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This post, in addition to being a part of Rookie Anglican, is part of a series on the Collects of the Christian Year (ACNA), called “Collect Reflections.” If you’re just jumping in, make sure to check out the introductory post, “Announcing Collect Reflections.” All Collect Reflection posts can be found here.
It’s almost the end of the year. No, really. When I first became Anglican, I had little understanding of the church’s calendar. I knew that Advent was a thing that meant I should hold off on Christmas carols. I knew that Lent was a thing that meant I should give up something for 40 days. And…that was pretty much it.
I didn’t know that those seasons were situated in a bigger, richer view of the entire Christian year. That’s when I discovered that, for us, the year ends in November, on the last Sunday before Advent.
So, fellow Rookie Anglicans, let me say again: it’s almost the end of the year.
And honestly, that feels about right. I’ve been run pretty ragged lately and I feel like I’m just sort of dragging myself toward the finish line. Our collect anticipates that some of us may be in this state:
Stir up, O Lord, the wills of your faithful people; that they may plenteously bring forth the fruit of good works, as they await the coming of our Lord Jesus Christ to restore all things to their original perfection; who with you and the Holy Spirit lives and reigns for ever and ever. Amen.
Traditionally, the next to last Sunday of the year was called “Stir-up Sunday”, after the opening to this collect. It was the habit of churchgoers to celebrate this day by ‘stirring up’ their holiday puddings to be shared with neighbors and friends. (If anyone from my church is reading this, I’d especially encourage you to stir up something sweet for all of us!)
Pudding aside, these opening words are pretty unique among the collects. When a collect begins with a request of God, it’s usually a little milder, a little less active—something like “grant” or “keep” or “hear.” But here is something immediate and urgent: “Stir up, O Lord…”
Our sluggish souls could use that kind of jolt this time of year. But the request isn’t just for an espresso shot to the spirit; instead, we ask God that our wills might begin to bring forth the fruit of good works. The language here is of abundance, even harvest, putting us in mind of the overflowing cornucopias we might set out on our Thanksgiving dinner tables.
The reminder for us is that effort and energy don’t automatically produce anything. We can rush and give every appearance of busyness and yet have nothing good or valuable to show for it. We don’t just need jittery wakefulness to continue grinding through our days—we need our wills stirred by God’s Spirit to want what he wants and “bring forth the fruit of good works” that can only originate with him.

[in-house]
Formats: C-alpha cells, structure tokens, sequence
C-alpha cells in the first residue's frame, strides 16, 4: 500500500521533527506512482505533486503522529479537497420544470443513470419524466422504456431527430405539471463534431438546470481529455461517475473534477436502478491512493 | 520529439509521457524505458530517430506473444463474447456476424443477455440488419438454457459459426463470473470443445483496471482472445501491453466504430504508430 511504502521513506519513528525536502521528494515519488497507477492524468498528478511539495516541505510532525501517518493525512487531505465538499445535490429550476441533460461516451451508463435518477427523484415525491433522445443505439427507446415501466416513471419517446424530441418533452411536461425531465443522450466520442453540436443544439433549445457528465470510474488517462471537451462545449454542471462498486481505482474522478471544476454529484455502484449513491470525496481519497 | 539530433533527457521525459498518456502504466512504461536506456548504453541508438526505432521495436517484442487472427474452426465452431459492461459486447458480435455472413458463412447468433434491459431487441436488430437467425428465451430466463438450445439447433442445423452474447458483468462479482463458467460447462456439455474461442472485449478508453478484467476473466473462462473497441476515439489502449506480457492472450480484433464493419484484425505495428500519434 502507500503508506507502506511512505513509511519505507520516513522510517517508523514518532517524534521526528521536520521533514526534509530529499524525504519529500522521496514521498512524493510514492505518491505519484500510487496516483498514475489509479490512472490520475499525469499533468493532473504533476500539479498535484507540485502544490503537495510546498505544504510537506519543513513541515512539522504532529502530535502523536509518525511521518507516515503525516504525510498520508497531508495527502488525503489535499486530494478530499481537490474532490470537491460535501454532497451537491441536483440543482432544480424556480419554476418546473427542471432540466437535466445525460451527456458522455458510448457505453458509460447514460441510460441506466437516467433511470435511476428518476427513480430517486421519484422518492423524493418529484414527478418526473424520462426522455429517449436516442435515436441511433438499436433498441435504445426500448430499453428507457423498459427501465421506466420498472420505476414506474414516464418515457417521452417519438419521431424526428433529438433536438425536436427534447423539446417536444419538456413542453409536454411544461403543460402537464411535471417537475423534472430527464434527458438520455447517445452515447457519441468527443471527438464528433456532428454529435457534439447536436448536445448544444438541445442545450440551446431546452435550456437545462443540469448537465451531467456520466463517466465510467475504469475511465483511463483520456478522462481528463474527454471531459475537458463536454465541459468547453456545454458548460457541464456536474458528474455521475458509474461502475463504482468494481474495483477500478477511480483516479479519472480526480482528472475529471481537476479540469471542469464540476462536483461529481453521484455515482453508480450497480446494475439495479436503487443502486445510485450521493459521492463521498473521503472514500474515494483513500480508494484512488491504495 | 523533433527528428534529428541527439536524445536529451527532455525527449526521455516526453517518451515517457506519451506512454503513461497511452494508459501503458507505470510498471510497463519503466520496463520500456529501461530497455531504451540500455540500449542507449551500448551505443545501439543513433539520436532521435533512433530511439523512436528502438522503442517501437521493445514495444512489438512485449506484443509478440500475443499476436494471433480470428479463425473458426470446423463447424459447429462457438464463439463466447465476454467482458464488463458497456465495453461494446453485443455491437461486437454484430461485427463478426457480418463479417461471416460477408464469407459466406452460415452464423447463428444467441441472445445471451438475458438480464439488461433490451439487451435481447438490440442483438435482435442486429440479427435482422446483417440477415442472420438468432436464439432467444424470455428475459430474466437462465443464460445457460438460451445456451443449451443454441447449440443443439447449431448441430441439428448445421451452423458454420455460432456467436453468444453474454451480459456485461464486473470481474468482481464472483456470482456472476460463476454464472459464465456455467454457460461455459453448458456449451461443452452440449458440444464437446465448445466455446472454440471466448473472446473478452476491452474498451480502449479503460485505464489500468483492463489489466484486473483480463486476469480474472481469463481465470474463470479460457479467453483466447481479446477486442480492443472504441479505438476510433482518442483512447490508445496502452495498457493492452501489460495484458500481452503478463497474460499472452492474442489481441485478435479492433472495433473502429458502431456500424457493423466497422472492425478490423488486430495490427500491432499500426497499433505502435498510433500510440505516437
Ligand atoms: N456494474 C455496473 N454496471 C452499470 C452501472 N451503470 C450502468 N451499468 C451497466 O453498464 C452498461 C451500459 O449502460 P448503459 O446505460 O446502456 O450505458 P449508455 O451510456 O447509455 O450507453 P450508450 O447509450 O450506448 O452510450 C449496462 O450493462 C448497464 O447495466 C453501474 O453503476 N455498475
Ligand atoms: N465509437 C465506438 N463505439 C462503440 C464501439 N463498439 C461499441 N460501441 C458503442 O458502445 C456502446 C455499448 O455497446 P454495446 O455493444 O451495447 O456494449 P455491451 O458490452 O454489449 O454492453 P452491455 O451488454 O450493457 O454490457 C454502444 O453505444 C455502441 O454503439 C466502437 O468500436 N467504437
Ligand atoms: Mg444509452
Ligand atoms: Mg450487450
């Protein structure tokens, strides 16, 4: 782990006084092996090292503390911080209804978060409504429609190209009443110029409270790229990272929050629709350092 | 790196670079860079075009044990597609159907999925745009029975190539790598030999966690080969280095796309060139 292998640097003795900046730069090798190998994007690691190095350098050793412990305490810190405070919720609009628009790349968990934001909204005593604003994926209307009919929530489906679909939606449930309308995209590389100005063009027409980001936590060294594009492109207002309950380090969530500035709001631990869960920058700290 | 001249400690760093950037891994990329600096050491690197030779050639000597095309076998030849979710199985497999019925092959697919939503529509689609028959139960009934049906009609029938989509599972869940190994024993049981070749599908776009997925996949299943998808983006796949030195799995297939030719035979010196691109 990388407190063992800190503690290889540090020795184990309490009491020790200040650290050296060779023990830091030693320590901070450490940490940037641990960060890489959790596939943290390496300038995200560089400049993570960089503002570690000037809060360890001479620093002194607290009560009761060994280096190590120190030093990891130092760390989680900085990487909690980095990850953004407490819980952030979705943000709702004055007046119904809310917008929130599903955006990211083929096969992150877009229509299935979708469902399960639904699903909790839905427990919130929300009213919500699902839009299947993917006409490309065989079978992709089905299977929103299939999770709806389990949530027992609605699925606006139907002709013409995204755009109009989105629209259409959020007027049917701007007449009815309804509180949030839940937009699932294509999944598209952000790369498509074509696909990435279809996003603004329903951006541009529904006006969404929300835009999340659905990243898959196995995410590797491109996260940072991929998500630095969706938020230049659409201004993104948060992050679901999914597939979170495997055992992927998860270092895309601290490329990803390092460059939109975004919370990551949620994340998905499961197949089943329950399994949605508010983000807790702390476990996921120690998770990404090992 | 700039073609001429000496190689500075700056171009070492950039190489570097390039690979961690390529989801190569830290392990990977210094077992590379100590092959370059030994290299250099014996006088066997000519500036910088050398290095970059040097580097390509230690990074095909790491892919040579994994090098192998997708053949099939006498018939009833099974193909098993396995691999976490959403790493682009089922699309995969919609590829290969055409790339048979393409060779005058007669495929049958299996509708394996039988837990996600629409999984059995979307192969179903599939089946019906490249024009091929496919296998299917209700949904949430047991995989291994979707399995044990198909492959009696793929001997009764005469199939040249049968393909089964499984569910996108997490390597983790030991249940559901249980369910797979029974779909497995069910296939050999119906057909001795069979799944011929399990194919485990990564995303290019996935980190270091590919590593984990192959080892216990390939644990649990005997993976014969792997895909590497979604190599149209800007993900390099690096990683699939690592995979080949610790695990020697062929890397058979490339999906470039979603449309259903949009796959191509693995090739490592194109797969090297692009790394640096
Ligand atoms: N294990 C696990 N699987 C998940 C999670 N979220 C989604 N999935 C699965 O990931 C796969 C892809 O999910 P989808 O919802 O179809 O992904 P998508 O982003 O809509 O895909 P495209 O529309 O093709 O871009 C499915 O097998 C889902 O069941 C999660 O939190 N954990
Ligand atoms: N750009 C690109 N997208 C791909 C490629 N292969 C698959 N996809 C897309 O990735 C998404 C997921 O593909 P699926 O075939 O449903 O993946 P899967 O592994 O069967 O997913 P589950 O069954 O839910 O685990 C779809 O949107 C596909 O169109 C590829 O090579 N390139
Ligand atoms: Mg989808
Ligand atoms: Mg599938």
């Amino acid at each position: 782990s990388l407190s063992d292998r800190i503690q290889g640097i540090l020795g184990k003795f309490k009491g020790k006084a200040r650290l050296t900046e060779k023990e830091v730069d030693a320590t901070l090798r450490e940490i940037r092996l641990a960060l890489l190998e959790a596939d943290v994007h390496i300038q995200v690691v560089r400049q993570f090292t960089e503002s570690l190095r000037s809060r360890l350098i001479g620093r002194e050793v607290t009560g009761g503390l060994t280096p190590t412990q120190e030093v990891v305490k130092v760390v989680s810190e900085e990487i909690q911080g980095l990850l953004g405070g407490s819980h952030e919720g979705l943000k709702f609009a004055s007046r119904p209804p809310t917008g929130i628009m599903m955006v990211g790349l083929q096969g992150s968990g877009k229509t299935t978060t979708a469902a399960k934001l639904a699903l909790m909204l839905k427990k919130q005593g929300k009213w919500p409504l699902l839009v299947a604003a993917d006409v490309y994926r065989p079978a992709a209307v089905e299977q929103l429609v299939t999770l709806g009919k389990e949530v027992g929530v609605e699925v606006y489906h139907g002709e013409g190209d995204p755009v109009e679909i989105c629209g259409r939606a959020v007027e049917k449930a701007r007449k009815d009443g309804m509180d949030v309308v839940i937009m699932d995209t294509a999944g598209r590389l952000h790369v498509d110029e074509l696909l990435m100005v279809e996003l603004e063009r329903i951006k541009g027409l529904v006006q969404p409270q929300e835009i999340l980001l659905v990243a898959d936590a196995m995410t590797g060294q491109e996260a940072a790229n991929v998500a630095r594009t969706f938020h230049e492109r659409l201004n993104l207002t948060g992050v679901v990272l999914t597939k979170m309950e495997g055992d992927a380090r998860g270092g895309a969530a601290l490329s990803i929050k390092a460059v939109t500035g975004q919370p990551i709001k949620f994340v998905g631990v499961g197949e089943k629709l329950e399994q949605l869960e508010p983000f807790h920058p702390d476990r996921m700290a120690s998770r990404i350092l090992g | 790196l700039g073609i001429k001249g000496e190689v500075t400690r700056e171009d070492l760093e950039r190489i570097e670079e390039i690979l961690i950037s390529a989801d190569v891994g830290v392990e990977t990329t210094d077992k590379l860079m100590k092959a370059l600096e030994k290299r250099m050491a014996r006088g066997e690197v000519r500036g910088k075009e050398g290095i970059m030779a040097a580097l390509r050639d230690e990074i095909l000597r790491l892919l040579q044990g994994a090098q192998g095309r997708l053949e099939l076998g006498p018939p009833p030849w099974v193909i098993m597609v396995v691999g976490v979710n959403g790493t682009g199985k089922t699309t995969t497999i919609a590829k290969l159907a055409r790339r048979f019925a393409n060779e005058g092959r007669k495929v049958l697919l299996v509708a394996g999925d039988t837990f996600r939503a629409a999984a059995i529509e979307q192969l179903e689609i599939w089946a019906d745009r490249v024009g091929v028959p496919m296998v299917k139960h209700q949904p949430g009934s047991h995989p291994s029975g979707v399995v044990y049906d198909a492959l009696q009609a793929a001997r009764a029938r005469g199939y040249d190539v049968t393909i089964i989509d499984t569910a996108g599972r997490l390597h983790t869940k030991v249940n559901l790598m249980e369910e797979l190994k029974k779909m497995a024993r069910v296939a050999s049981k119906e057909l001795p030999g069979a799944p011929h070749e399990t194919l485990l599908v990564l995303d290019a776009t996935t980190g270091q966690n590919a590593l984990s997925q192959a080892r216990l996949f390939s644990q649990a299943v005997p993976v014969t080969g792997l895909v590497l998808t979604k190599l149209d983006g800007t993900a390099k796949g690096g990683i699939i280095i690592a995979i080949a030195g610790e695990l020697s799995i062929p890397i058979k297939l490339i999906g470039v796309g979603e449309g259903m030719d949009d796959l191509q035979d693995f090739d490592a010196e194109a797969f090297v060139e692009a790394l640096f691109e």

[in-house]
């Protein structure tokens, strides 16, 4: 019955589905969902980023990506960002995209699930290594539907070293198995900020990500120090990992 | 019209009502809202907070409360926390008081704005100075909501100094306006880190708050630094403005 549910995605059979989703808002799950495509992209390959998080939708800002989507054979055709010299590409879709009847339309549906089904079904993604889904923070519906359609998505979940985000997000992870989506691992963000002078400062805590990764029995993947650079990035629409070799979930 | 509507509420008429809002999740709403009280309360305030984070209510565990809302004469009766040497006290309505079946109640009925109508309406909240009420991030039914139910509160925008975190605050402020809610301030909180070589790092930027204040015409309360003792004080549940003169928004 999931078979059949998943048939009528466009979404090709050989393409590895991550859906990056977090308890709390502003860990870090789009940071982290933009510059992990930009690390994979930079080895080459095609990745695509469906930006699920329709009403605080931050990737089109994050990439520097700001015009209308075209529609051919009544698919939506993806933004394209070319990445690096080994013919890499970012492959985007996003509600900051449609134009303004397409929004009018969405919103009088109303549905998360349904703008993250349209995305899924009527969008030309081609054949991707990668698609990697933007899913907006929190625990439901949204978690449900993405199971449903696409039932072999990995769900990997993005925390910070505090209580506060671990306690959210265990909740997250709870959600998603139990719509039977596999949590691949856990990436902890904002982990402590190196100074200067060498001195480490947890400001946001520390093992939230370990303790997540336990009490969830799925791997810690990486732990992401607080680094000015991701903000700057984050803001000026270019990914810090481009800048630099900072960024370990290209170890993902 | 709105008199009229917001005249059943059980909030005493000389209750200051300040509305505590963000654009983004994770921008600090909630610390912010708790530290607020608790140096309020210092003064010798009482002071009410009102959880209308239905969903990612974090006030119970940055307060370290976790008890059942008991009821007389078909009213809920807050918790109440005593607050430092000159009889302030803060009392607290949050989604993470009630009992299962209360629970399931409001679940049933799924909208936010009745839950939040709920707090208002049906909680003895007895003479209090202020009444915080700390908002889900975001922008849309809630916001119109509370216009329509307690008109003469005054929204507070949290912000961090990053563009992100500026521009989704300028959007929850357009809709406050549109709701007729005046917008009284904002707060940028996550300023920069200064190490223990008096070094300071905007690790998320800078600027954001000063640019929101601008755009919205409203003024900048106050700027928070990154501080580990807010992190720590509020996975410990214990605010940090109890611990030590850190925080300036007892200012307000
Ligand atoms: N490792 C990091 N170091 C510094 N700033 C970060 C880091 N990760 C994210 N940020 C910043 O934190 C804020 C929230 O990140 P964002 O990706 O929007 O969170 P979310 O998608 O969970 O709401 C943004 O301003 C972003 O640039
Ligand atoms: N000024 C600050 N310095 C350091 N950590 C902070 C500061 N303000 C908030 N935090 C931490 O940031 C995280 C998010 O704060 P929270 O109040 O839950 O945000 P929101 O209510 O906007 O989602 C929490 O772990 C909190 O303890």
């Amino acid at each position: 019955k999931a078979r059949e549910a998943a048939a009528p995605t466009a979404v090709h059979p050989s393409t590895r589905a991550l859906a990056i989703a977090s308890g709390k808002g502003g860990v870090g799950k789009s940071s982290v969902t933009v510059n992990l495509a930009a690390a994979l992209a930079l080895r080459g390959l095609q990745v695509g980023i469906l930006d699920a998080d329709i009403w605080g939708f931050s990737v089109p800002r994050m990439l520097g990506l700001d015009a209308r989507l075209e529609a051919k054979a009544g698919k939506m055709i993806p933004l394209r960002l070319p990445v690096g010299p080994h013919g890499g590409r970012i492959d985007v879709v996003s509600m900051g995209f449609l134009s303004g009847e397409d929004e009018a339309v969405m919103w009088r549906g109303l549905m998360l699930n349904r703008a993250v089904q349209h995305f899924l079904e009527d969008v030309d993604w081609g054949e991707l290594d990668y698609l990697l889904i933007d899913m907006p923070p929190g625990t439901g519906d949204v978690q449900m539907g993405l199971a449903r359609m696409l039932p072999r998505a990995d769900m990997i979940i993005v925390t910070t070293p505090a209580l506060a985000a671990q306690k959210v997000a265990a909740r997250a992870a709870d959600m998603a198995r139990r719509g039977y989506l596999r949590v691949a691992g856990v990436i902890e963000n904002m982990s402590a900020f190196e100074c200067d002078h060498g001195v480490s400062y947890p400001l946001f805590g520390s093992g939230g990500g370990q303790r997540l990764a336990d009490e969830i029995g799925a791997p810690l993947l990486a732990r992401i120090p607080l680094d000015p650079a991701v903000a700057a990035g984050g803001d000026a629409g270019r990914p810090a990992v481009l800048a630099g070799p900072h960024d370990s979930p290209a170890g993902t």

The idea of being stirred up might sound like getting ‘psyched up’ before a big game, as if it’s all on us and it’s ‘do or die’ out there. Taken that way, those words can put pressure on us to perform. But notice that’s not where the collect goes—we desire to stir our wills to good work in anticipation of Jesus’ ultimate restoration of “all things to their original perfection.”
In other words, we are invited into the work, and we’ve been shown fields white and ready for harvest, but we are not the authors or perfecters of this task. We work in full faith that God will make all things new, that all wrongs will be set right. When we see the overwhelming need and suffering of our world, we can roll up our sleeves and get to work without being paralyzed by the enormity of it.
This collect balances calling with comfort. We are stirred up in these final days of the year to shake off our weariness and work fruitfully for his purposes. And at the same moment, we are given the comfort of knowing that it’s not all on us, but that we look forward to the day when Jesus will bring all our efforts to a final perfection.
Kolby Kerr is an Anglican priest who serves at Restoration Anglican Church in Richardson, Texas. He’s also the Assistant Director (and regular blog contributor) at LeaderWorks, a nonprofit organization that provides leadership services to help church leaders do their work. Before joining LeaderWorks, Kolby taught high school English for ten years. He and his wife Emily live in Richardson with their two sons, Beckett and Samuel.